The Female Heart: Protect it at Any Age

The Female Heart: Protect it at Any Age

Adventist Health invites you to attend Women’s Works, our free Women’s Health Fair on May 1, 2014, starting at 1 p.m. at the Adventist Medical Center Amphitheater.

Join our team of qualified physicians to learn how you can improve your health and well-being. We’ll discuss ways to reduce the effects of aging, how to identify appropriate dietary supplements and nutrition, and learn about healthy ways to cope with stress.

The event will also include fabulous door prizes, free shoulder massages, healthy food samples and a number of exhibitors with sample products to help improve your life. Space is limited, so register today by calling (971) 202-2448 or visiting our website

If you’re a woman, the most important thing you should know about heart disease is this: You don’t need gray hair to get it—or die from it.

It’s true that heart disease primarily kills women 65 and older. In fact, it’s the No. 1 cause of death for American women in that age group. However, the disease is also the second leading cause of death among women 45 to 64 years old and the third among women 25 to 44 years old, according to the Centers for Disease Control and Prevention (CDC).

That’s why it’s crucial to protect your heart no matter how many birthdays you’ve celebrated. The CDC and the American Heart Association recommend that you:

Choose a heart-healthy diet. Eat mostly fruits, vegetables, low-fat dairy and whole-grain foods, such as brown rice and whole-grain breads. Heart-smart protein options include lean meats, fish and beans.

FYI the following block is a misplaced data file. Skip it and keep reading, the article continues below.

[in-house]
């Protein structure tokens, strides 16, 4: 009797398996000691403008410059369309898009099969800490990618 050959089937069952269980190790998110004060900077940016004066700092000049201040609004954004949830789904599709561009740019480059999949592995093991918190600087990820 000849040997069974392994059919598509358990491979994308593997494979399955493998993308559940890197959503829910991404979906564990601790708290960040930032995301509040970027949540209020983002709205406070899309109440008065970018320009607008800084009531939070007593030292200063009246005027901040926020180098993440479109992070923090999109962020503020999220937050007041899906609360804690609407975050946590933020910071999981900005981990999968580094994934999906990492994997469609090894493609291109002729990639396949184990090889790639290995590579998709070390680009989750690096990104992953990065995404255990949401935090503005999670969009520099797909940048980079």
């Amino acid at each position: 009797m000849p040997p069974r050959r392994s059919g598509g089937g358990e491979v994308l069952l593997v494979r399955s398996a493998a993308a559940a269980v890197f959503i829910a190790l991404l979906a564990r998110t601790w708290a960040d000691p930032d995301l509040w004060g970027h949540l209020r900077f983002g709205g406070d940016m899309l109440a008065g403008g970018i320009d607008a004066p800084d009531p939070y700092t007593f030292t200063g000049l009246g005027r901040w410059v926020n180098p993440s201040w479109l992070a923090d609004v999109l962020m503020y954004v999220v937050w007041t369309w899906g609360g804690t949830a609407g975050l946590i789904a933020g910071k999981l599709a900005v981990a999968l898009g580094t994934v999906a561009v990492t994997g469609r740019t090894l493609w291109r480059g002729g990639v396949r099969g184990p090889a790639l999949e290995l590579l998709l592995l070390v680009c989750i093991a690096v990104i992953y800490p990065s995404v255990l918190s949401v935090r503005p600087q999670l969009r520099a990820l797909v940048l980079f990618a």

Limit fat. Try to limit the overall amount of fat in your foods, and replace saturated and trans fats (such as butter or partially hydrogenated oils) with healthy olive and canola oils. Also, pay attention to portion size.

Move more. Most adults need to do at least 2½ hours of moderate-intensity activity (such as brisk walking) every week, along with exercises that work all the major muscle groups two or more days a week.

Make it personal. Talk with your doctor about specific risk factors that can raise your risk of developing heart disease and what you can do to lower them. Those risks might include:

Also, ask your doctor how to recognize the signs and symptoms of a heart attack—they are sometimes different in women than in men—and what to do if you or someone else has them.